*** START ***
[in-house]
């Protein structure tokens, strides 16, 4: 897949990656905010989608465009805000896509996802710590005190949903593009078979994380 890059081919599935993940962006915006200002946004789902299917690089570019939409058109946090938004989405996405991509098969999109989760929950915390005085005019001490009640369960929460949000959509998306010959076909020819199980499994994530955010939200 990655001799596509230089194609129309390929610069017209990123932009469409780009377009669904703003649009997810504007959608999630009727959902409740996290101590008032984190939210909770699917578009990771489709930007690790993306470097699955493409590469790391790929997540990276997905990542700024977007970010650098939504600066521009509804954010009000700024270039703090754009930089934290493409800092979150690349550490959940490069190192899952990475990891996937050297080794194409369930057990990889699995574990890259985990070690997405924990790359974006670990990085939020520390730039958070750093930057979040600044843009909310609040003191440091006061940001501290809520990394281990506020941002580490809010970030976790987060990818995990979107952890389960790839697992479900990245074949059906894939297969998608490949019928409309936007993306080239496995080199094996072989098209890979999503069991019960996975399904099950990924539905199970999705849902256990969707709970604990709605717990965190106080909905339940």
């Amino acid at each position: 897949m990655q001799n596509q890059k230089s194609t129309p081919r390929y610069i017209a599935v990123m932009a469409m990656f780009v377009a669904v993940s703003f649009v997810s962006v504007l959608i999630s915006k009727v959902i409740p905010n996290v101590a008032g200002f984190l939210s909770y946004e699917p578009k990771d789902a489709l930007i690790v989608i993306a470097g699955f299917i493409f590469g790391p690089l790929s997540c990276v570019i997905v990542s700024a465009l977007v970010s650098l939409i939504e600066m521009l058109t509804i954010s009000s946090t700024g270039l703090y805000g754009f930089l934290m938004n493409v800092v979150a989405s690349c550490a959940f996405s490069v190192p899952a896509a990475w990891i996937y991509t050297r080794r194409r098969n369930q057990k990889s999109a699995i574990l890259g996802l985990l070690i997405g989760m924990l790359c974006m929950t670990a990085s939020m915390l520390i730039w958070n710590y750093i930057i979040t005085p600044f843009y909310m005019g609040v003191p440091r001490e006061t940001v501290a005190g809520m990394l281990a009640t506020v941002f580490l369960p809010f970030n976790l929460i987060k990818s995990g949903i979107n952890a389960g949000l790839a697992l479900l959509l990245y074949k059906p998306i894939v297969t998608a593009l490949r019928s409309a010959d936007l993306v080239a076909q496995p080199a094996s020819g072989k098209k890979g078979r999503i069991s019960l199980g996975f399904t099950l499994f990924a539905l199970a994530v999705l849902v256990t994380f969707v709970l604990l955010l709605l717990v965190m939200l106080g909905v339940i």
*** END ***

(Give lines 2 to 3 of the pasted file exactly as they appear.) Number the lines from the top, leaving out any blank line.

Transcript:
């Protein structure tokens, strides 16, 4: 897949990656905010989608465009805000896509996802710590005190949903593009078979994380 890059081919599935993940962006915006200002946004789902299917690089570019939409058109946090938004989405996405991509098969999109989760929950915390005085005019001490009640369960929460949000959509998306010959076909020819199980499994994530955010939200 990655001799596509230089194609129309390929610069017209990123932009469409780009377009669904703003649009997810504007959608999630009727959902409740996290101590008032984190939210909770699917578009990771489709930007690790993306470097699955493409590469790391790929997540990276997905990542700024977007970010650098939504600066521009509804954010009000700024270039703090754009930089934290493409800092979150690349550490959940490069190192899952990475990891996937050297080794194409369930057990990889699995574990890259985990070690997405924990790359974006670990990085939020520390730039958070750093930057979040600044843009909310609040003191440091006061940001501290809520990394281990506020941002580490809010970030976790987060990818995990979107952890389960790839697992479900990245074949059906894939297969998608490949019928409309936007993306080239496995080199094996072989098209890979999503069991019960996975399904099950990924539905199970999705849902256990969707709970604990709605717990965190106080909905339940």
């Amino acid at each position: 897949m990655q001799n596509q890059k230089s194609t129309p081919r390929y610069i017209a599935v990123m932009a469409m990656f780009v377009a669904v993940s703003f649009v997810s962006v504007l959608i999630s915006k009727v959902i409740p905010n996290v101590a008032g200002f984190l939210s909770y946004e699917p578009k990771d789902a489709l930007i690790v989608i993306a470097g699955f299917i493409f590469g790391p690089l790929s997540c990276v570019i997905v990542s700024a465009l977007v970010s650098l939409i939504e600066m521009l058109t509804i954010s009000s946090t700024g270039l703090y805000g754009f930089l934290m938004n493409v800092v979150a989405s690349c550490a959940f996405s490069v190192p899952a896509a990475w990891i996937y991509t050297r080794r194409r098969n369930q057990k990889s999109a699995i574990l890259g996802l985990l070690i997405g989760m924990l790359c974006m929950t670990a990085s939020m915390l520390i730039w958070n710590y750093i930057i979040t005085p600044f843009y909310m005019g609040v003191p440091r001490e006061t940001v501290a005190g809520m990394l281990a009640t506020v941002f580490l369960p809010f970030n976790l929460i987060k990818s995990g949903i979107n952890a389960g949000l790839a697992l479900l959509l990245y074949k059906p998306i894939v297969t998608a593009l490949r019928s409309a010959d936007l993306v080239a076909q496995p080199a094996s020819g072989k098209k890979g078979r999503i069991s019960l199980g996975f399904t099950l499994f990924a539905l199970a994530v999705l849902v256990t994380f969707v709970l604990l955010l709605l717990v965190m939200l106080g909905v339940i």